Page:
When we started to think about how to inspire our Folkers, we got so inspired ourselves we had too many posts. Welcome to Week one of what will be a series of colour inspiration (with homework if you wish to complete it!)
Before we learn how to create colours, it is important to know how they are made. There are only three colours that exist - Primary Red, Primary Blue and Primary Yellow. Black is a mix of all three. White is the absence of colour.
All colours are created using these elements - the three primaries, white and black. Learning the theory behind colour mixing and about the Ives colour wheel will not only help you with your painting, it can help when decorating and furnishing your home, choosing your wardrobe and make-up!
The theory of mixing paint is completely different to mixing light. If you mix three paint colours, you get black. When mixing light however, the colour is subtracted so the end result is white. Although it seems complex, colour theory is revolutionary.
Consider the ives colour wheel as a clock - it has 12 points. It contains the three primary colours which are pure pigments, In between these are the secondary colours. By mixing 2 primary colours, you will create your secondary colour. (Think 1+1=2)
To understand paint mixing, you can read about it but you will understand it more by doing it! Get out your paints and follow along. Although the Series 1 kit doesn't have primary colours, they do contain Red, Blue and Yellow. These are a great place to start learning about where they sit on the Ives colour wheel.
Next are the intermediate colours (2a). These are still created by mixing two primary colours together but in different quantities. On one side of the secondary colour will be a red orange, on the other, a yellow orange. The amount of intermediate colours you can create is endless - just play around with the ratios.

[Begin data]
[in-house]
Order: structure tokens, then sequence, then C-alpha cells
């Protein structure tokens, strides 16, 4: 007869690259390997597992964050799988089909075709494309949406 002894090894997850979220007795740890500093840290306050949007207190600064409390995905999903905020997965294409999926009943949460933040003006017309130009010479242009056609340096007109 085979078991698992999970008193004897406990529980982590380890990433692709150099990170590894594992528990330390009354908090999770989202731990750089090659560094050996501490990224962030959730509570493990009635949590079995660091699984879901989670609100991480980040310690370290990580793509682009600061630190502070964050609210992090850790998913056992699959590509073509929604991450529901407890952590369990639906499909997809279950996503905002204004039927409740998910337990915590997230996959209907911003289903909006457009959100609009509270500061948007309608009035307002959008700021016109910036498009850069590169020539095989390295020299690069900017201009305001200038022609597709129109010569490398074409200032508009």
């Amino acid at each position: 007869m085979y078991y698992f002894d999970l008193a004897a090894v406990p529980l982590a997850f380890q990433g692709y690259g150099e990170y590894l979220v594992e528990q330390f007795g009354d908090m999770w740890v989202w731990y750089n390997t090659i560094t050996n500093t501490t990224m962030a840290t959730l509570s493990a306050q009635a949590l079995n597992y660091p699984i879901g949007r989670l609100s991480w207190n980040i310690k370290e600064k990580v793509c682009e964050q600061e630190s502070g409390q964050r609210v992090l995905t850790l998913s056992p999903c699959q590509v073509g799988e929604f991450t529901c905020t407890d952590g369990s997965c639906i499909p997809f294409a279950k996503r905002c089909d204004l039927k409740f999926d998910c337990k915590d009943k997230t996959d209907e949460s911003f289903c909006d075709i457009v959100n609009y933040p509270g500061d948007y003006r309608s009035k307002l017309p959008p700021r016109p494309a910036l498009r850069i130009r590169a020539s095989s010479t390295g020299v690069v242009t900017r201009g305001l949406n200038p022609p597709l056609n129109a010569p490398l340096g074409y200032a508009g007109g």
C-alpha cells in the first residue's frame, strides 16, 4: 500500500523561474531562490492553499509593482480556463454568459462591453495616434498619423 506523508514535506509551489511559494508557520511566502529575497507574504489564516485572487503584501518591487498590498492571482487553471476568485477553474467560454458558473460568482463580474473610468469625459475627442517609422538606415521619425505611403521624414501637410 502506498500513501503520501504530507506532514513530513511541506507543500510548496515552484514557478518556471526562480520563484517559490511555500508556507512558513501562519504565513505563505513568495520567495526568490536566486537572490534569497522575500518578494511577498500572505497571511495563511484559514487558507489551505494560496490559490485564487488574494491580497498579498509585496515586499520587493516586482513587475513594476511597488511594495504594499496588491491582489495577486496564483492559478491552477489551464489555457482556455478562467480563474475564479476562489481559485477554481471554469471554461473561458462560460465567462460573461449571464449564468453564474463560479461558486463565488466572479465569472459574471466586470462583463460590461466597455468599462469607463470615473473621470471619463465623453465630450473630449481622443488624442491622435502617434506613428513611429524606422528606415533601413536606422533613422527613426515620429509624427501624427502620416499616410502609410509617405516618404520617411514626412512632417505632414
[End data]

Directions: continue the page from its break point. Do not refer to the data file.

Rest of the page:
Alongside Secondary and Intermediate come the Tertiary colours - these are created when you mix all three colours together. In different quantities they make black and other 'muddy' colours such as brown.
Your homework if you choose to accept it! - If you haven't made one yet, have a go at mixing your paint and create a colour wheel using the paints from your Series No. 1 Starter kit. Baby Blue - Tomato Red and Yellow Ochre.
If you love painting, then please take some time this week to make a colour wheel. I can guarantee you will learn more than you could ever have imagined! Click to the next picture for some teacher tips to consider while you're mixing!
The Tomato Red, Baby Blue and Yellow Ochre are not primary colours as they are not pure colours. For example the Baby Blue has lots of white added to it - but we can still practice the colour wheel theory and it will teach you just as much!
Put your paints out on to your palette in the same layout as the colour wheel, leaving enough space between your primary colours to mix your secondary and intermediate colours.
NOTE: A secondary colour is not equal quantities of 2 primaries. When mixing your secondary colour always start with the lightest colour- so if mixing yellow and red - yellow would be the lightest. Slowly start adding the darker colour (red). You are mixing the 2 colours together until the colour resembles neither of the primaries - ie: when mixing green stop for a second and see if you think you can still see a yellow hue, if you do add more blue. If it starts looking too blue add more yellow. You will learn so much from experimenting.
I always like to paint strokes when doing the Ives Colour Wheel or any paint mixing - it looks prettier and it's good practice! Make the primary colour flowers big and the secondaries smaller to differentiate between the 2.
The Intermediate colours are the secondary colour + extra primary colour added. Here we have violet which is made of red and blue. On the right I have added more red to the violet which creates a Red Violet and to the left more blue which creates a Blue Violet. Imagine how many hundreds of different hues there are between the violet and the red!
You can't learn about colour mixing for your designs by reading about it. So please have a go at this ready for next week when we will look at tones and tints.
I hope you have enjoyed this first instalment of the colour tutorial. Please do post pictures of your completed colour wheels on our Facebook page this week - we do love to see how you are all getting on.
Love Carol x